Finally, after nearly a year since it was released in South Korea, Joon-Ho Bong’s Snowpiercer has arrived in U.S. cinemas. The film has won major acclaim since its international release last year and in this case, the hype is real—Snowpiercer is one of the year’s best.
It has been seventeen years since a failed experiment to stop climate change left the Earth encased in ice. The remains of humanity exist on the Rattling Ark, or Snowpiercer, a long train that runs a circuit around the world every year. The train has been divided into a strict caste system. The haves live in the front, while the have nots stay in the tail section. Curtis (Chris Evans) has a plan to get to the front of the train and overthrow the mysterious Wilford, the man who created the train. He is joined by other members of the tail section and opposed by both Wilford’s soldiers and his mouthpiece, Mason (Tilda Swinton). I won’t spoil what happens plot-wise, but what moviegoers get is a smart, violent film with huge shocks at the end.
There is a lot of weirdness in Snowpiercer, some of it working better than other parts. The film is based on a French graphic novel, Le Transperceneige, but it has a very anime feel to it with strange characters, especially Mason, who seem to be bizarre just for bizarreness’ sake. The editing at the start of the film is very anime too, so I was surprised to find out that it’s based on a French graphic novel as opposed to a Japanese manga. Also, some of the elements of the train’s society didn’t ring true to me based on the timeline. Wilford is put forth as a deity by those who serve him and they spread that message to all. While it’s true that Wilford’s people are probably just about indoctrinating the younger generations for control, it just felt like more time should have passed for something like that to develop and take hold. So, some of the weirdness just to be weird and a few other elements didn’t allow me to completely buy into the world, but I was enthralled with the characters and the story.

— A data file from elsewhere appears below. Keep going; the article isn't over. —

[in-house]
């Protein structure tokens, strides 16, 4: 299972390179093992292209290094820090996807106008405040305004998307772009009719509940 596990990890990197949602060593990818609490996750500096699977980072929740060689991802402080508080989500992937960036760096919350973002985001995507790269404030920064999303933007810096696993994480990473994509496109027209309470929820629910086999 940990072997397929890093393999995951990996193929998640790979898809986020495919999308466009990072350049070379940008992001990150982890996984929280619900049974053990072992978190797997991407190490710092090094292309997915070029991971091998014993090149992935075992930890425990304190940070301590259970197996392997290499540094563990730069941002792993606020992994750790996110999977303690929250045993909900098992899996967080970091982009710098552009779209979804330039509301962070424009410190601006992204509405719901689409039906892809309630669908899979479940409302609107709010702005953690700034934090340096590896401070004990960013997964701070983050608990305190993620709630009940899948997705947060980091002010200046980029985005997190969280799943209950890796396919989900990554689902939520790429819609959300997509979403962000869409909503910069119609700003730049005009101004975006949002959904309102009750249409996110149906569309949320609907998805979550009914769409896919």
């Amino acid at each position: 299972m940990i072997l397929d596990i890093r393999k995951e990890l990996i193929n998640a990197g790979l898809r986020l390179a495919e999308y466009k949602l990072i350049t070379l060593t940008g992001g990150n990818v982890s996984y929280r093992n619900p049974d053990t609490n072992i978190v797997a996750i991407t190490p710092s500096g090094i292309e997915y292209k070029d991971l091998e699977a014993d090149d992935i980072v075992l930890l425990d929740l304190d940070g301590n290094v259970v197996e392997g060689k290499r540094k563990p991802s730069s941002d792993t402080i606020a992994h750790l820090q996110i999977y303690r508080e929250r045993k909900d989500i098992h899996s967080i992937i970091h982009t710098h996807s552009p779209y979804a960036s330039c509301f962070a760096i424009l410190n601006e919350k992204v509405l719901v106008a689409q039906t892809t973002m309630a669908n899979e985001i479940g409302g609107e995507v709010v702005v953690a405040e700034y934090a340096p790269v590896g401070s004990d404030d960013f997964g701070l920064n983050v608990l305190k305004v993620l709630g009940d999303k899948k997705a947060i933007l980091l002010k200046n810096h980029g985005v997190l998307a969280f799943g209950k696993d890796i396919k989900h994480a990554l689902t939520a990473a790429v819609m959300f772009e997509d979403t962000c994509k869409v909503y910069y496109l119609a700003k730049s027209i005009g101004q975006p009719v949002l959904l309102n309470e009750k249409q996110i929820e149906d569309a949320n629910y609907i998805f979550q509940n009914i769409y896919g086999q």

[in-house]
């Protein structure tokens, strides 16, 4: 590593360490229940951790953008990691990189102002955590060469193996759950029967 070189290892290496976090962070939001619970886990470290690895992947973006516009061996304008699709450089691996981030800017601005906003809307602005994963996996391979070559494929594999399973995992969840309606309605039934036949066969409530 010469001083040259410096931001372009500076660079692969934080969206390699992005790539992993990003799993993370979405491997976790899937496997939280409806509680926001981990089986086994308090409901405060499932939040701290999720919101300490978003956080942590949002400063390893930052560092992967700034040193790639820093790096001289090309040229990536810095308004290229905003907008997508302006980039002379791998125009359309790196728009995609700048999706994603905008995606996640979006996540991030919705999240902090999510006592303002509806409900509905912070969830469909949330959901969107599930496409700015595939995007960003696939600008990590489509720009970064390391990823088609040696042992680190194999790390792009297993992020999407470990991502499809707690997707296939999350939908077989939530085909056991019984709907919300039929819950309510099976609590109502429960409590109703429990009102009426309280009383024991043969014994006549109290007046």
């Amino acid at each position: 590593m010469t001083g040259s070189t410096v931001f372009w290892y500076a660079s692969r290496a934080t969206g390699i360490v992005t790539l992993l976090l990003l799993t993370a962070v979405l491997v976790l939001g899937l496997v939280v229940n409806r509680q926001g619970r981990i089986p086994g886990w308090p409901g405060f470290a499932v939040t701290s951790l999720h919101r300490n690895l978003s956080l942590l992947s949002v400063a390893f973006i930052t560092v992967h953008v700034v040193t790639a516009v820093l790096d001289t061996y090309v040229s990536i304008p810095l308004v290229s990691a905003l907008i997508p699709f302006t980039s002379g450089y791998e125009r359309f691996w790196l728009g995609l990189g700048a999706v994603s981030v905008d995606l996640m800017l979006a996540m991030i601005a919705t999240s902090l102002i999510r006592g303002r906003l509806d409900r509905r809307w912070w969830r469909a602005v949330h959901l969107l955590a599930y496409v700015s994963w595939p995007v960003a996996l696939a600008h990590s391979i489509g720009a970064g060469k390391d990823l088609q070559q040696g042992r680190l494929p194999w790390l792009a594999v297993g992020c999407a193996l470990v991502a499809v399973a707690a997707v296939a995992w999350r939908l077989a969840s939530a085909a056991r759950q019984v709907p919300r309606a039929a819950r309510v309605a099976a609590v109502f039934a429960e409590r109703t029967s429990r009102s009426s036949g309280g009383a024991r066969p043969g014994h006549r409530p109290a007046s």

The train is pretty cool and has plenty of surprises in store. Several of the different cars feel like homages to different sci-fi films smashed together. The tail section is very Mad Max, while farther up the train, there is kind of a Matrix feel to the proceedings. Everything blends together well, though, to make the film visually arresting.
The cast does a spectacular job here. Chris Evans gives one of his best performances as Curtis, the reluctant leader haunted by a past he wants to forget. Jamie Bell is good as Curtis’ sidekick, Edgar, while Octavia Spencer brings quiet desperation to Tanya, the grieving mother. Tilda Swinton is perfectly despicable as Mason and John Hurt brings his usual gravitas to the wise Gilliam. Kang-ho Song and Ah-sung Ko are great as a father-daughter team that helps the tail section passengers move up the train.
Overall, Snowpiercer is not only a great sci-fi film, it’s also one of the year’s best, period. It’s a very dark film with hopeful moments, depending on how you look at them. But, it’s well worth taking a ride.
Snowpiercer is in limited release and available on VOD.